In the hospital Adrian encounters an elderly and unwell man, Elias Cole, who is reflecting on his past, not all of it noble. Recorded in a series of notebooks are memories of his youth, the optimism of the first moon landings, and the details of an obsession: Saffia, a woman he loved, and Julius, her fiery, rebellious husband.
As their individual stories entwine across two generations in a country torn apart by repression and war, some distances…[more]
What happens when a mother’s love isn’t enough?
You’re eight years old. An only child. You love your parents, but you’re convinced you’re not enough for your mother because she fosters other people’s kids. You’ve learnt to cope, just about, with how this makes you feel—but then a boy called Robert arrives, and he and your Mum seem to connect in a way you never have. You hate him for it. And her. And one day you do something really bad to teach them both a lesson. At twenty-eight, you return home to face your mother, who is now chronically ill. Despite the intervening years, you haven’t forgiven her—or yourself—for what happened. Ultimately, though, it’s her forgiveness you crave, even after all this time—because you need to know, finally, that you were enough for her.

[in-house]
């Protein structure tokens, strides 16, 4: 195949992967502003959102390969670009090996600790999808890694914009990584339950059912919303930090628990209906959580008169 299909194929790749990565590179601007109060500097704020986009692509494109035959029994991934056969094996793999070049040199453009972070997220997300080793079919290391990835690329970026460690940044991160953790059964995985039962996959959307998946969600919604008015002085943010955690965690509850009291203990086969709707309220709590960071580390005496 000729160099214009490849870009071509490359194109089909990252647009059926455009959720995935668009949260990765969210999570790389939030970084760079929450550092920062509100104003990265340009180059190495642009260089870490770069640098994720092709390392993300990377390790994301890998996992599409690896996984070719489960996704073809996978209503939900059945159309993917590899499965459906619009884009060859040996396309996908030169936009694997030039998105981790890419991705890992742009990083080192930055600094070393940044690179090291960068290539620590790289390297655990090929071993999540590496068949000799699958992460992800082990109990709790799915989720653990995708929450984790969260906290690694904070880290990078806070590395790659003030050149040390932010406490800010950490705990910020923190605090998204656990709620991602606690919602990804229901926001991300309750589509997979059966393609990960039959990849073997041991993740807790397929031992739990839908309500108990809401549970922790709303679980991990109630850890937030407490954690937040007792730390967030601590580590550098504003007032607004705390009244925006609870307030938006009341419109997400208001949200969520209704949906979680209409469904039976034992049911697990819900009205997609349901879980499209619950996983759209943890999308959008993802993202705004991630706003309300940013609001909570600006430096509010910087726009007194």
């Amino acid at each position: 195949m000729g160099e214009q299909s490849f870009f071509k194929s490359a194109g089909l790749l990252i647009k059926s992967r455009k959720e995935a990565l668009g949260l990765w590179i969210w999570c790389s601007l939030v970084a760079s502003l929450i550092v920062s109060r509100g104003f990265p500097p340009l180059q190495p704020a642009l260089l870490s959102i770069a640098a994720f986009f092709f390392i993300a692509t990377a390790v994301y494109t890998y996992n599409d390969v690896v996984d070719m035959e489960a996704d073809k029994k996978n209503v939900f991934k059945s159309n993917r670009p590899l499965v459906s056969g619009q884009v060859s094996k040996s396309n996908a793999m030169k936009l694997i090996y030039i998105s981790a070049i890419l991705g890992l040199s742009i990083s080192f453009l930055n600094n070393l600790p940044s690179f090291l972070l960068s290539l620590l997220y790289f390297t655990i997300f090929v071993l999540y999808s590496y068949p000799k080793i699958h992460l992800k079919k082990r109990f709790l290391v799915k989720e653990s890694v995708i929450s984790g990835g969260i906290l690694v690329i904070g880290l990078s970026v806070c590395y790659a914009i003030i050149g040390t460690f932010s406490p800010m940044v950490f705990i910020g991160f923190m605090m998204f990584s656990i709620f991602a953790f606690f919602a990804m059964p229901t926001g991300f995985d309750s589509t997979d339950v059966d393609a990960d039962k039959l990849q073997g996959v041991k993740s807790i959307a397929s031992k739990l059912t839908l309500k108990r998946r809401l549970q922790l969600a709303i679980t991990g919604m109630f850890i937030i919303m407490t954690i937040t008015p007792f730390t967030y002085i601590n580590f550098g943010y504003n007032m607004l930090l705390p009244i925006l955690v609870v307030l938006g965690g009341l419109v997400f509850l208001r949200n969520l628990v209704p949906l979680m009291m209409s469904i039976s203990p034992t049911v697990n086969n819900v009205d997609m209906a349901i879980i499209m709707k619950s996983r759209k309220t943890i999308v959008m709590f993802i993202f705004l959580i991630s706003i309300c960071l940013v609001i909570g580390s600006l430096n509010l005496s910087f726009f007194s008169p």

Jennifer Egan’s spellbinding interlocking narratives circle the lives of Bennie Salazar, an aging former punk rocker and record executive, and Sasha, the passionate, troubled young woman he employs. Although Bennie and Sasha never discover each other’s pasts, the reader does, in intimate detail, along with the secret lives of a host of other characters whose paths intersect with theirs, over many years, in locales as varied as New York, San Francisco, Naples, and Africa.
We first meet Sasha in her mid-thirties, on her therapist’s couch in New York City, confronting her long-standing compulsion to steal. Later, we learn the genesis of her turmoil when we see her as the child of a violent marriage, then as a runaway living in Naples, then as a college student trying to avert the suicidal impulses of her best friend. We plunge into the hidden yearnings and disappointments of her uncle, an art historian stuck in a dead marriage, who travels to Naples to extract Sasha from…[more]